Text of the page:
Presentation on theme: "Clauses! NOOOO, Not that one! What is a clause? a group of words containing a subject and predicate and functioning as a member of a complex or compound."— Presentation transcript:
NOOOO, Not that one! What is a clause? a group of words containing a subject and predicate and functioning as a member of a complex or compound sentence
There are two types of clauses : 1) dependent - a clause that cannot stand alone or survive alone by itself ***also called a fragment ***doesn’t give a complete thought ***may be considered a “cliffhanger” 2) independent- a clause that can stand alone or survive by itself ***it would qualify as a true sentence ***does give a complete thought ***doesn’t “leave you hanging”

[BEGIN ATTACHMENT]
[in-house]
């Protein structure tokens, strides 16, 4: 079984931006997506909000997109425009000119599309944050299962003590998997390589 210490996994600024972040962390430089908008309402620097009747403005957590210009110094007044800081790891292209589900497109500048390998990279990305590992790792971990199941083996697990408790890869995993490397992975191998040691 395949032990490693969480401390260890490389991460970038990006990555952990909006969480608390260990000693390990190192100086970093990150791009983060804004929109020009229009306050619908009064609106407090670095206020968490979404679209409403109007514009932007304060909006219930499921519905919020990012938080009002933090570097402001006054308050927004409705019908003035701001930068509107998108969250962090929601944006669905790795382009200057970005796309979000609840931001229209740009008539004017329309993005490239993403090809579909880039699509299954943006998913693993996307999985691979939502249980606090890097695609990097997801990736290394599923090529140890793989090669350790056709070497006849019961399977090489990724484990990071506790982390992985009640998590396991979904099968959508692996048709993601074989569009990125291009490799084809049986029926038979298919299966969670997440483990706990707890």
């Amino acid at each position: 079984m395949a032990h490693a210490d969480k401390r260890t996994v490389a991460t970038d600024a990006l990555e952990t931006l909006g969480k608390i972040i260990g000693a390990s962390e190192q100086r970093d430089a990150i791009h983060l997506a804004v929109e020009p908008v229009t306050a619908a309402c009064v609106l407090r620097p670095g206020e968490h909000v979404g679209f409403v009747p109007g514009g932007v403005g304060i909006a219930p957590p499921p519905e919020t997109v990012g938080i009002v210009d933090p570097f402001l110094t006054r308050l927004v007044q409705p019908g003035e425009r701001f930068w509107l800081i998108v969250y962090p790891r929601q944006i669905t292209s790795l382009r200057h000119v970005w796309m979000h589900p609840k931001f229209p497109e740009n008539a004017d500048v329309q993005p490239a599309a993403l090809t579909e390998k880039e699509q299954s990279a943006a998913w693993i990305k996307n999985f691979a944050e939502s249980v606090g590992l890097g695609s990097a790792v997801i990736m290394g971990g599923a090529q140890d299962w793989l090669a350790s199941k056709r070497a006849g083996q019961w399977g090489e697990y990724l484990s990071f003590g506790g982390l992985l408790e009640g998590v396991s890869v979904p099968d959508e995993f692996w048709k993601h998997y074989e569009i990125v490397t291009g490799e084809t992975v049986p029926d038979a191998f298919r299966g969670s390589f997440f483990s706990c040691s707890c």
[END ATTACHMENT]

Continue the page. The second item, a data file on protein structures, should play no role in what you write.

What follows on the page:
Examples of each type of clause Dependent clauses if we are chosen to win the prize when she comes home from the store since it’s raining outside Independent clauses *our friends visited last night *the birds ate our tomatoes *fall is my favorite time of the year
Let’s try some on our own…. http://wps.prenhall.com/ipractice/24/6345/1624437.cw/conten t/index.html If you think the clause is dependent, make a sign language d and hold it in front of your chest. If you think the clause is independent, make a sign language I and hold it in front of your chest. Keep your eyes forward please! No copying!
Why is this important? Remember compound sentences? A compound sentence is formed by joining 2 independent clauses together by using a comma + a conjunction (FANBOYS). Ex) She drove way too fast on the way to the beach, yet she did not receive a speeding ticket! A complex sentence is formed by joining a dependent clause with an independent clause. We will learn how to write a complex sentence next week. Compound and complex sentences are examples of writing using syntactic variety!